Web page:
Similarly, apparel DTRs can be useful for lesser-known properties; it’s one way to get guaranteed exposure when partners are not lining up at the door. With red-hot or classic properties, there isn’t the same sense of urgency; everyone’s going to want a piece of the action, and the licensor can control exposure and placement to some degree. And as an industry source points out, DTRs can be a bit of a gamble if a licensor has given over all rights to the brand to a retailer. If the program fails, the property is pretty much dead in the water – the retailer is under no obligation beyond its initial guarantee to make the license work, and the licensor can be left with an unsellable IP. A smarter move is to portion out DTRs based on exclusive designs and continue working with licensees to get product into other retailers.

It also helps to scope out licensees that come with retailer pre-approval. Cartoon Network’s VP of US consumer products, Christina Miller, says she’ll often float the names of three apparel companies she’s thinking of signing as licensees when she’s in discussions with retailers. She’ll ask if the retailers have worked with them, what that experience has been like, and what their creativity and market strengths are in terms of targeting specific kids demographics.

That said, some licensees are finding themselves mired halfway between their traditional role and that of work-for-hire contractor. Retailers, it’s worth noting, are not manufacturers and often don’t have the product development knowledge and sourcing expertise to mount large-scale DTRs. Experienced apparel licensees are filling the gap, doing the work on a contract basis, walking the retailer through the process, and hopefully, making up some lost revenue. But as Children’s Apparel Network licensing manager Albert Solano explains, it’s a lot like playing monkey in the middle. The manufacturer now has to answer to two partners, instead of the customary one, often creating more work for his company. The licensor, for example, may provide an apparel company with a style guide without first going over the designs with the retailer; so when product is made, the retailer may end up disliking the final execution, and then it’s back to square one.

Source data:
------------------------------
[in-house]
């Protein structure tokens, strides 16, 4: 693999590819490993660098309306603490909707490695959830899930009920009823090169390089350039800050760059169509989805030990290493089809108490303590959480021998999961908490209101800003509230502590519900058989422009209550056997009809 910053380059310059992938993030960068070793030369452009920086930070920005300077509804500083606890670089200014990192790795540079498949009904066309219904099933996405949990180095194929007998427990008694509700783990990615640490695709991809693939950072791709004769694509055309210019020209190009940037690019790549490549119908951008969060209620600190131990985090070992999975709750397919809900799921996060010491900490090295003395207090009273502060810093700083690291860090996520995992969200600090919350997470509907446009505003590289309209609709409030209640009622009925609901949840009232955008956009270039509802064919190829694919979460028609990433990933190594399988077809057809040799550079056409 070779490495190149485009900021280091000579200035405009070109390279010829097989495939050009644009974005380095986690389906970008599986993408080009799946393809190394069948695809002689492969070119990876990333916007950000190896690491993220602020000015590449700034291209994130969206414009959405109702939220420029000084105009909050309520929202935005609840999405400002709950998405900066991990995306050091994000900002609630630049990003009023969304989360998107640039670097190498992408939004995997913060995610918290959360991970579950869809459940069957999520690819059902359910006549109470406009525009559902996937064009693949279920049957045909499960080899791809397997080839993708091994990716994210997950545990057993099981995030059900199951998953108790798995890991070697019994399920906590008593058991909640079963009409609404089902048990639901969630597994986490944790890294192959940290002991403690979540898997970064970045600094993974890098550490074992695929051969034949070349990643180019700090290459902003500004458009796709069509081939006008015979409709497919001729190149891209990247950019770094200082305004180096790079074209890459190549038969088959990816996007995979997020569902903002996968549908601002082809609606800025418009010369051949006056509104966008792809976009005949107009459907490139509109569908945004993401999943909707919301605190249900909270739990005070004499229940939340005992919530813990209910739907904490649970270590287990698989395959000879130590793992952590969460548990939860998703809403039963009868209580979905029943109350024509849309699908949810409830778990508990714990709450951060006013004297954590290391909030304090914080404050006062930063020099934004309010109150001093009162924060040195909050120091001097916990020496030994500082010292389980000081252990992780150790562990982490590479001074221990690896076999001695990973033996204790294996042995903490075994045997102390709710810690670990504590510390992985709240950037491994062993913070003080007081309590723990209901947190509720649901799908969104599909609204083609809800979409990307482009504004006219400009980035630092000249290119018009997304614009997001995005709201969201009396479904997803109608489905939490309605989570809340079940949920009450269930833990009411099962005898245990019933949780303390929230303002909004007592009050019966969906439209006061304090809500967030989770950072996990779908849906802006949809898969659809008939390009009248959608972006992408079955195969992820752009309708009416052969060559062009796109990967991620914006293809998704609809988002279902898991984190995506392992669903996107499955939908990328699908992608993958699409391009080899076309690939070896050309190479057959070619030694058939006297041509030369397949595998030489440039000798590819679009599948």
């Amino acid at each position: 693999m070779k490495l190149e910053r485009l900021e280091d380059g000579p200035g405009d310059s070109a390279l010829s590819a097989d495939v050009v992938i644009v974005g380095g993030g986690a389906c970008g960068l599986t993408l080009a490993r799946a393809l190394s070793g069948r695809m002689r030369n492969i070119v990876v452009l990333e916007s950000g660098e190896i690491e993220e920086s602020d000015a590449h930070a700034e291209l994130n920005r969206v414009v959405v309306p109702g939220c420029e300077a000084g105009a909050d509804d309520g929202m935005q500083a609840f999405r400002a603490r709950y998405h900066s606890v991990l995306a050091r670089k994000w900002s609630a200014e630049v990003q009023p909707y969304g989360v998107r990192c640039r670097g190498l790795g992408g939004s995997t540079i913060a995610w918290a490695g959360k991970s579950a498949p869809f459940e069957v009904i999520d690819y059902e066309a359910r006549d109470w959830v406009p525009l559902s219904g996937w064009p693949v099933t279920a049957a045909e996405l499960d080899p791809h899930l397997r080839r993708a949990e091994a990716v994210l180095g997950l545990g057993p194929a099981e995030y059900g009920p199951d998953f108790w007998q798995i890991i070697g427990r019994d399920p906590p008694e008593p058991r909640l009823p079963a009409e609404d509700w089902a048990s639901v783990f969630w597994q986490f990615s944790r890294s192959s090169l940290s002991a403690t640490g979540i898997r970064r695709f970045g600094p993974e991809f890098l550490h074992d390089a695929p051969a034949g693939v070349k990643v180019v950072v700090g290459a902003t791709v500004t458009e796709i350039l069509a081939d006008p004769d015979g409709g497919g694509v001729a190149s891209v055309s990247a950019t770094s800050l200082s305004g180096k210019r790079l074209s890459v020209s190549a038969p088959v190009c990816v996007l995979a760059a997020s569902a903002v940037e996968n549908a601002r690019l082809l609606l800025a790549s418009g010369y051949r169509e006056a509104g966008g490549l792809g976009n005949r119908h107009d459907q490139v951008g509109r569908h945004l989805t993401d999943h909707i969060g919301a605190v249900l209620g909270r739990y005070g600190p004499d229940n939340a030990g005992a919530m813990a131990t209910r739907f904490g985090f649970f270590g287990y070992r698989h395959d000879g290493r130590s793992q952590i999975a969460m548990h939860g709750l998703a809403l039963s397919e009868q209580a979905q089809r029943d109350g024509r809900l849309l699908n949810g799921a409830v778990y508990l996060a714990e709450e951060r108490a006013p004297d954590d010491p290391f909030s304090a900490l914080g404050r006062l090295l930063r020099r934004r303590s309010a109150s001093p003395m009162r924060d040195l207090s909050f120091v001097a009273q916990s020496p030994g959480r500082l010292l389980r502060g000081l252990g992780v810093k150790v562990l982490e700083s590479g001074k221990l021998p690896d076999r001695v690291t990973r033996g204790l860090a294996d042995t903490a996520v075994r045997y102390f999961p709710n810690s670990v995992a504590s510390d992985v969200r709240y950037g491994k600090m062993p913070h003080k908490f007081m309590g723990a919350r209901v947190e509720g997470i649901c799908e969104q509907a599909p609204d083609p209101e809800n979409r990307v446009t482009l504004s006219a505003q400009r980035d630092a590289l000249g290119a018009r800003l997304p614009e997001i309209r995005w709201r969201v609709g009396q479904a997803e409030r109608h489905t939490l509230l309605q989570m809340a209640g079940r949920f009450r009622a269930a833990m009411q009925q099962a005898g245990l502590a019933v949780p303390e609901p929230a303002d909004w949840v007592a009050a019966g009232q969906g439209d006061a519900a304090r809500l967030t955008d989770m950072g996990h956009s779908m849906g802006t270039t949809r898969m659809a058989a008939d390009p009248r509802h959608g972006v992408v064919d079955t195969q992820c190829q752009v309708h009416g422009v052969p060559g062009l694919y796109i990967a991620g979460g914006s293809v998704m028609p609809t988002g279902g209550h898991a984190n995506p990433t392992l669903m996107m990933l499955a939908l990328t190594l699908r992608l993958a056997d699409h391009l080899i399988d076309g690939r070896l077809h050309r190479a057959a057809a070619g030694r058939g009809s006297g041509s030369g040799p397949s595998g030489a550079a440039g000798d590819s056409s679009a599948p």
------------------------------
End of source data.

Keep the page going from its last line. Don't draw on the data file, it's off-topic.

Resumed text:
For the past two years, Children’s Apparel Network has been running DTR programs for Disney properties at Sears (Winnie the Pooh, Mickey Mouse Clubhouse, Princess, Fairies, Cars and movie properties like Wall-E) and Target (Classic Pooh). The company isn’t a Disney licensee, but is using the DTR program to establish a good working relationship with Disney in the hopes of picking up a full-fledged license from its portfolio in the future.

Ironically, with so much change happening in the licensed apparel business through the rise of the DTR, there’s still never enough retail space to satisfy eager licensors, and the category requires a constant churn of innovation. Patti Buckner, VP of apparel and accessories at Warner Bros. Consumer Products, says she’s currently looking into new and nontraditional distribution options for licensed apparel, such as electronics retailers; WBCP could theoretically pair the Lego Batman video game, for example, with a Lego Batman T-shirt. And joining a crowd of many others, WBCP is also exploring new fabric technologies such as light and sound chips to spice up its offerings. Imagine a Scooby Doo T-shirt that says ‘Ruh-roh!’